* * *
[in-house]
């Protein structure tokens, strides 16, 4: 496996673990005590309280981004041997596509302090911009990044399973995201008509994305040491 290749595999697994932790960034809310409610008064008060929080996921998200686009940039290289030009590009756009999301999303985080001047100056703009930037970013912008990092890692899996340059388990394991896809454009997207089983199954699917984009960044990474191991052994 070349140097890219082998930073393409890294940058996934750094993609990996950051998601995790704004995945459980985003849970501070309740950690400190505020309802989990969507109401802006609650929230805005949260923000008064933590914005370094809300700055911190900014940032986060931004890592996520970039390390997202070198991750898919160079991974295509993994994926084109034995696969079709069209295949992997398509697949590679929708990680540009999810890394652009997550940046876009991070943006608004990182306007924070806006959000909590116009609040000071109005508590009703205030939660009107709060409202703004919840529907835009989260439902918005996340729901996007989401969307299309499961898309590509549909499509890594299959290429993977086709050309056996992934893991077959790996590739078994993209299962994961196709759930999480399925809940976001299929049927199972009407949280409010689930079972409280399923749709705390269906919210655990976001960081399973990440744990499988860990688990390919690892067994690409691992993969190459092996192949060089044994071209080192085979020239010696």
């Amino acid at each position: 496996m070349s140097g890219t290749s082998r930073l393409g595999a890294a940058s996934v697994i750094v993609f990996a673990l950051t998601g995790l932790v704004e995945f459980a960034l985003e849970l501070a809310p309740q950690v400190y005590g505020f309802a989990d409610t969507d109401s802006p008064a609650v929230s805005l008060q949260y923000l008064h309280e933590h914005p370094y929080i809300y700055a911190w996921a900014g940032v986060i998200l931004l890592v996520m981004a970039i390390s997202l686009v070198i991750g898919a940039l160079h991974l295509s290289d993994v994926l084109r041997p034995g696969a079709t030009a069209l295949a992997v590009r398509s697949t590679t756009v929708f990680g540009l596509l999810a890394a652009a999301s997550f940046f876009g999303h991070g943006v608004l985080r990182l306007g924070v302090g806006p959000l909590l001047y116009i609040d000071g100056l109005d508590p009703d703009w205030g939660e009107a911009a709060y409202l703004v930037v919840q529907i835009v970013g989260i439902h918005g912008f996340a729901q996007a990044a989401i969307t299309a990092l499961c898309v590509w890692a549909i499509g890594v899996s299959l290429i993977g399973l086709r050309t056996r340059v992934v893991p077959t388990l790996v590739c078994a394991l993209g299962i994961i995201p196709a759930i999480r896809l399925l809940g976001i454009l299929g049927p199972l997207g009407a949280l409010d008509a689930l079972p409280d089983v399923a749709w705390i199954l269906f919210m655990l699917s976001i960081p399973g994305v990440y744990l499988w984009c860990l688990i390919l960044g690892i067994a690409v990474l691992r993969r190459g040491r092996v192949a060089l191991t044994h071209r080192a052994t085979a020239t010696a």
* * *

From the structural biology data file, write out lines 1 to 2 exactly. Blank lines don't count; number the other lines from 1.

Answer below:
[in-house]
């Protein structure tokens, strides 16, 4: 496996673990005590309280981004041997596509302090911009990044399973995201008509994305040491 290749595999697994932790960034809310409610008064008060929080996921998200686009940039290289030009590009756009999301999303985080001047100056703009930037970013912008990092890692899996340059388990394991896809454009997207089983199954699917984009960044990474191991052994 070349140097890219082998930073393409890294940058996934750094993609990996950051998601995790704004995945459980985003849970501070309740950690400190505020309802989990969507109401802006609650929230805005949260923000008064933590914005370094809300700055911190900014940032986060931004890592996520970039390390997202070198991750898919160079991974295509993994994926084109034995696969079709069209295949992997398509697949590679929708990680540009999810890394652009997550940046876009991070943006608004990182306007924070806006959000909590116009609040000071109005508590009703205030939660009107709060409202703004919840529907835009989260439902918005996340729901996007989401969307299309499961898309590509549909499509890594299959290429993977086709050309056996992934893991077959790996590739078994993209299962994961196709759930999480399925809940976001299929049927199972009407949280409010689930079972409280399923749709705390269906919210655990976001960081399973990440744990499988860990688990390919690892067994690409691992993969190459092996192949060089044994071209080192085979020239010696």